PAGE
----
Gnocchi are so, so, so easy. I am astonished it took me so long to notice this. They have the easiest dough on the planet. You cannot kill them since they a. have no gluten to overwork and b. don't require cold butter that's hard to maintain while kneading. No! They just have potatoes, flour, and melted butter/whatever from potato mashing.
We actually did use the microwave to bake the potatoes. Mostly this was because we had no oven pans, but also because the microwave could cook potatoes far, far faster than a standard oven. Oh my god! A use for the microwave! I can't remember the last time we used our microwave at home; it hasn't been plugged in since we moved to California. Prick sweet potatoes with a fork and make sure to put them in a bowl or something: they will leak sugar syrup everywhere.
Then we squished out the potato flesh, mashed it with butter since we aren't vegan, and added a bunch of flour. We just followed the recipe proportions. Mix mix mix knead knead knead dough!
John rolled the dough into four long tubes, cut them into inch-long bits, and forked each one to give them grooves. He made an entire gigantic cutting board full of them.
Note: do not buy a glass cutting board; it dulls your knives at best.
Gnocchi need hardly any time to boil, so we made sauce before boiling them. We were going to make just a standard white sauce-based cheese sauce, but John had an idea: GARLIC cheese sauce! So he whacked the skin off a bunch of cloves of garlic and stuck them in a saucepan with butter to cook slowly. Garlic! Apparently this was inspired by something he saw Julia Child do, probably on YouTube.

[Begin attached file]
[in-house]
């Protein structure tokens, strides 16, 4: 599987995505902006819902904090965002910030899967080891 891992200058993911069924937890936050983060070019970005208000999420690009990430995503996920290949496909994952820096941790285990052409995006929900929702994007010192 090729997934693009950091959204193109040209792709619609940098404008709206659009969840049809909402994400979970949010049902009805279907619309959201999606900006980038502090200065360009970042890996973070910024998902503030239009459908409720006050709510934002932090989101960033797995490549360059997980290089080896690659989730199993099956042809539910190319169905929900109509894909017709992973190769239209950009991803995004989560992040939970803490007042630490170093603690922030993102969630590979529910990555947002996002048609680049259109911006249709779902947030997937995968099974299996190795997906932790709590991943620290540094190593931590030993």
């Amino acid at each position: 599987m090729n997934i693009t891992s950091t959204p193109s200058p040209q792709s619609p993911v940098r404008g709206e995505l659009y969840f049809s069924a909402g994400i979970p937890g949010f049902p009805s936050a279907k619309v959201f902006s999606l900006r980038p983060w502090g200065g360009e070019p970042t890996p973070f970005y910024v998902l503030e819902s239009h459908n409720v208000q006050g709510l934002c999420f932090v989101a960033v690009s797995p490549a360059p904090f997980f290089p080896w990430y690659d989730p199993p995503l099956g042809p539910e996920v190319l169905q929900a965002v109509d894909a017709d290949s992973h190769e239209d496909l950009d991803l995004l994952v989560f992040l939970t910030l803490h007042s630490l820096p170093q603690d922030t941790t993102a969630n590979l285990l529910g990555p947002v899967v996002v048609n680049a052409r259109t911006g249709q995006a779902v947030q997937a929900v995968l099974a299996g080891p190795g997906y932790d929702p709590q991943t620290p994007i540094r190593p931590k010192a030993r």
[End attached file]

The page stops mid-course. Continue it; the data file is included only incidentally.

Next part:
Super butter garlic cream sauce!
Get some butter melted in a nice whiskable pan. Smash the garlic with the flat of a knife, peel, and add to the butter. We used about eight cloves of garlic; this was an excellent plan. Cook slowly until garlic is soft. It may take a little while. I wasn't cooking, but I'll estimate it at twenty minutes.
When the garlic looks good, make a cream sauce on top of it. Melt more butter if necessary, add a couple spoonfuls of flour, and whisk it all together until the roux is lemon-yellow and foamy. Cook for a few minutes, still whisking, to burn off the flour taste. Then, when the roux has started to turn golden-brown, add your milk. You can use cream instead. You can use whatever. I am not vegan, obviously, but if you are I bet you're well versed in changing butter to earth balance and milk to soy. Do whatever you see fit.
Cook, whisking sufficiently, until the mix starts to thicken. Now is the time to add any grated cheese you might desire. Any parmesan/romano/asiago etc will work just fine. You can clearly experiment with whatever you have, though; I bet gruyere would work well. Grate it and add it a handful at a time, whisking to melt, until you have all the cheese you want.
Add some black pepper. You are done with sauce.
When the gnocchi are done boiling, drain them. Do NOT dump the pan into a colander; these dudes are too soft and delicate to stand up to that. Instead, lift them out with a slotted spoon. We used the colander method, which got the gnocchi a good step closer to tasty mush. It was still good, just less textured.
Plate, sauce, add extra cheese or pepper, and eat.
We had these with aforementioned malbec and spinach salads with chopped apples and pepper. Everything was very tasty. Then we went and got into the hot tub on the cabin porch. It was a pretty good birthday.